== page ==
entries) may interfere with existing permanent interface ACL (static
   entries).  The content of the existing permanent ACL MUST NOT be
   altered by dynamic entries coming from BGP FlowSpec.  Permanent ACLs
   are using a specific ordering which is not compatible with the
   ordering of FS rules and misordering of ACL may lead to undesirable
   behaviour.  In order, to keep a deterministic and well known
   behaviour, an implementation SHOULD process the BGP FlowSpec ACL as
   follows :

   o  In inbound direction, the permanent ACL action is applied first
      followed by FlowSpec action.  This gives the primary action to the
      permanent ACL as it is done today.

   o  In outbound direction, FlowSpec action action is applied first
      followed by permanent ACL.  This gives the final action to the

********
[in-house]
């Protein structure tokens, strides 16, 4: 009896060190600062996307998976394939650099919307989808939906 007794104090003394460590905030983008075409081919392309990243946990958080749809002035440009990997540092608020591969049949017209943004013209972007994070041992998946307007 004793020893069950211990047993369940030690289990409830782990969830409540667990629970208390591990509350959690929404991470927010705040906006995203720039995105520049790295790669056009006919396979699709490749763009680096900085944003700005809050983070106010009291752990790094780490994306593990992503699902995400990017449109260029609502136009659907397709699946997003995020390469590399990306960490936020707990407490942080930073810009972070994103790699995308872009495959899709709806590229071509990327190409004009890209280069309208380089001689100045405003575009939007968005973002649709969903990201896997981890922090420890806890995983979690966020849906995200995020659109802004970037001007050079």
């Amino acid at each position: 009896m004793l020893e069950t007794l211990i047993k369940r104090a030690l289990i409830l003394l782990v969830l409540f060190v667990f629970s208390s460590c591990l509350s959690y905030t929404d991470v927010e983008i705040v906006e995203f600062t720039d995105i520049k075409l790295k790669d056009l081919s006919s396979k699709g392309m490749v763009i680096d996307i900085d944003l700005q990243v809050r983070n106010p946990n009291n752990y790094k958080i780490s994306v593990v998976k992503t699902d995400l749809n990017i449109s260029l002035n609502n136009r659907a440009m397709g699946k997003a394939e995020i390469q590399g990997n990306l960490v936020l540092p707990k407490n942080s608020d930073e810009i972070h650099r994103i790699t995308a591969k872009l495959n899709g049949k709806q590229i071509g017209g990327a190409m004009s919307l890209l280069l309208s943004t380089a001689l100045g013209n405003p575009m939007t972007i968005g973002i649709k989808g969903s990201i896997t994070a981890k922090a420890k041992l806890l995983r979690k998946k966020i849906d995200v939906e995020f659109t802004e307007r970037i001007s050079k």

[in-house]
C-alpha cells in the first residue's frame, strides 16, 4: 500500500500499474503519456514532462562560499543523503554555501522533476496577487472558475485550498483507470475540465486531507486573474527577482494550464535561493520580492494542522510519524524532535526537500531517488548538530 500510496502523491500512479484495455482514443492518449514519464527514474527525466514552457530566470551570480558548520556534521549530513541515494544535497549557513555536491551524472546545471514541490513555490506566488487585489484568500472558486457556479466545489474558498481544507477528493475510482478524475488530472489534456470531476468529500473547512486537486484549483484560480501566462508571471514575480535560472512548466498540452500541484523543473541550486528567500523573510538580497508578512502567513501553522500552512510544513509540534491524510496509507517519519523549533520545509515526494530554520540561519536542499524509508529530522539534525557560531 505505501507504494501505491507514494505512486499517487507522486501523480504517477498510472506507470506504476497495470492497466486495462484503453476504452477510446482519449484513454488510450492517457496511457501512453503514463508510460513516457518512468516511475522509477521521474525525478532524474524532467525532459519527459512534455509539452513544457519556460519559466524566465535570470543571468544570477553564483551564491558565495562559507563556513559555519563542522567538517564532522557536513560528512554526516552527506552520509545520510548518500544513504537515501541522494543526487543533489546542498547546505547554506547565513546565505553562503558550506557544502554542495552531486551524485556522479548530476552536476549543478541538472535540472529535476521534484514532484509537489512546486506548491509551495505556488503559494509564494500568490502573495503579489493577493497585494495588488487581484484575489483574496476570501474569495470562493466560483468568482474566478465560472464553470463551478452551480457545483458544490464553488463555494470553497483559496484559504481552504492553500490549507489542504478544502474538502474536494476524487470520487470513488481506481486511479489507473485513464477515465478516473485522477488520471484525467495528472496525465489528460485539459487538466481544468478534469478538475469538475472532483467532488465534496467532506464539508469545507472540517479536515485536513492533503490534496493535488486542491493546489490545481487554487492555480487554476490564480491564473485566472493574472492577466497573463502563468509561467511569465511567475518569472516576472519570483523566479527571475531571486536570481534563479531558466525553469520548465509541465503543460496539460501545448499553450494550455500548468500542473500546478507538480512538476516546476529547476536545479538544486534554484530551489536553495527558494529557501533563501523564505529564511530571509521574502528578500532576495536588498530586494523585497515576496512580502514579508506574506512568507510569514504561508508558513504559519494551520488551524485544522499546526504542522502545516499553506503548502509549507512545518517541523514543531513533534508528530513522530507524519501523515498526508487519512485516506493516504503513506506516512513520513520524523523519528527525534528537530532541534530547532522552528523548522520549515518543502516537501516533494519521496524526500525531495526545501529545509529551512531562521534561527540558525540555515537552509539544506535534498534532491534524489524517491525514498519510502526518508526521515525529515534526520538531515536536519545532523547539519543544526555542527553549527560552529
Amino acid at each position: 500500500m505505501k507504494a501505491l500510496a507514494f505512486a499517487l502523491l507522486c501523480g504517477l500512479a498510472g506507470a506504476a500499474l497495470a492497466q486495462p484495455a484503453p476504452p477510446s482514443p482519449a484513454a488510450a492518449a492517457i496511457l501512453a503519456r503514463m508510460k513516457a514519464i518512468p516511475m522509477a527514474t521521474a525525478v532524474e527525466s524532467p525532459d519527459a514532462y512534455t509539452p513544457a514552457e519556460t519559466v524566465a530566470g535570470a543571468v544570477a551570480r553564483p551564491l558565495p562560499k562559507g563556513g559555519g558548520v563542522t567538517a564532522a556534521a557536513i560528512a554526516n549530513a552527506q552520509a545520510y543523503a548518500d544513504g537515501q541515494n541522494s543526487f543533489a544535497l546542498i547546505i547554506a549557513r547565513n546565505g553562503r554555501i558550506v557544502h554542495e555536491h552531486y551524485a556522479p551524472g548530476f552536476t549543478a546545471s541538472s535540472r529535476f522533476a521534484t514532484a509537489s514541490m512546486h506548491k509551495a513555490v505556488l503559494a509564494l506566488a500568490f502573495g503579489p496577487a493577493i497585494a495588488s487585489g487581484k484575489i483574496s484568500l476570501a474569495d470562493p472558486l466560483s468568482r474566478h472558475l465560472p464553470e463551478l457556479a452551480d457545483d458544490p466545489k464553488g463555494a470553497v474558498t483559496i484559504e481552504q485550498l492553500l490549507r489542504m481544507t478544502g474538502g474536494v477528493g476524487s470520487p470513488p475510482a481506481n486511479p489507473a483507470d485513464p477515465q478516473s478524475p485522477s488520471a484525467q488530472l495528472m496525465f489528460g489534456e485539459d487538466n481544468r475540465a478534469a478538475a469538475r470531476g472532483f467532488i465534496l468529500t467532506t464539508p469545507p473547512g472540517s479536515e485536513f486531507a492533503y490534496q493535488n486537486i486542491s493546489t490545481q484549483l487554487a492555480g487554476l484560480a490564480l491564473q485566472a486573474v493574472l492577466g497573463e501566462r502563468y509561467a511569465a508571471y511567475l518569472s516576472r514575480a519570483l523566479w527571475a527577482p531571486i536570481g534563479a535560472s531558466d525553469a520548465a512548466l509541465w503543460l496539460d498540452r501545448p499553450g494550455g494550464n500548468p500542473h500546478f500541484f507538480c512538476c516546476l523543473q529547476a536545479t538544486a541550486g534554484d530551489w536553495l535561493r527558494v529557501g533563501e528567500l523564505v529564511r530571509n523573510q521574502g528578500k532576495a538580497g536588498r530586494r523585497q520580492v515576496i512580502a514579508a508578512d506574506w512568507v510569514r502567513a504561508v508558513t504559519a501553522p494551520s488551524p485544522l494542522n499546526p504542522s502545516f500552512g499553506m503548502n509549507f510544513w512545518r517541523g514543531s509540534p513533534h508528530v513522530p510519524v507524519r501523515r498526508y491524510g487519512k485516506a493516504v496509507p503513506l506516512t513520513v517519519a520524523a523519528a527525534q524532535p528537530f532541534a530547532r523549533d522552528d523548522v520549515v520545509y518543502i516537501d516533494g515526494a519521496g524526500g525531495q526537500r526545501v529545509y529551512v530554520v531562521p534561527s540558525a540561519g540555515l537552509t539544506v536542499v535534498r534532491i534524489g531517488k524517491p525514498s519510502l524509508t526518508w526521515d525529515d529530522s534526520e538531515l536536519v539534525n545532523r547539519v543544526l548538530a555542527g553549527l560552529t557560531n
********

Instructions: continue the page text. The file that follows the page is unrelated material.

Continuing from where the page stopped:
permanent ACL as it is done today.


                        Inbound filters                          Outbound filters
           ---------      -------      ----------      -------      ---------
          |Permanent| -> |Dynamic| -> |Forwarding| -> |Dynamic| -> |Permanent|


   In order for a flow to be accepted, the flow must be accepted by the
   two ACLs and a flow is rejected when one of the ACL rejects it as
   described in the table below :

   +-------------------------+--------------------------+--------------+
   |   Permanent ACL entry   |    FlowSpec ACL entry    |    Result    |
   |          action         |          action          |    action    |
   +-------------------------+--------------------------+--------------+
   |           Drop          |           Drop           |     Drop     |
   |           Drop          |          Accept          |     Drop     |
   |          Accept         |           Drop           |     Drop     |
   |          Accept         |          Accept          |    Accept    |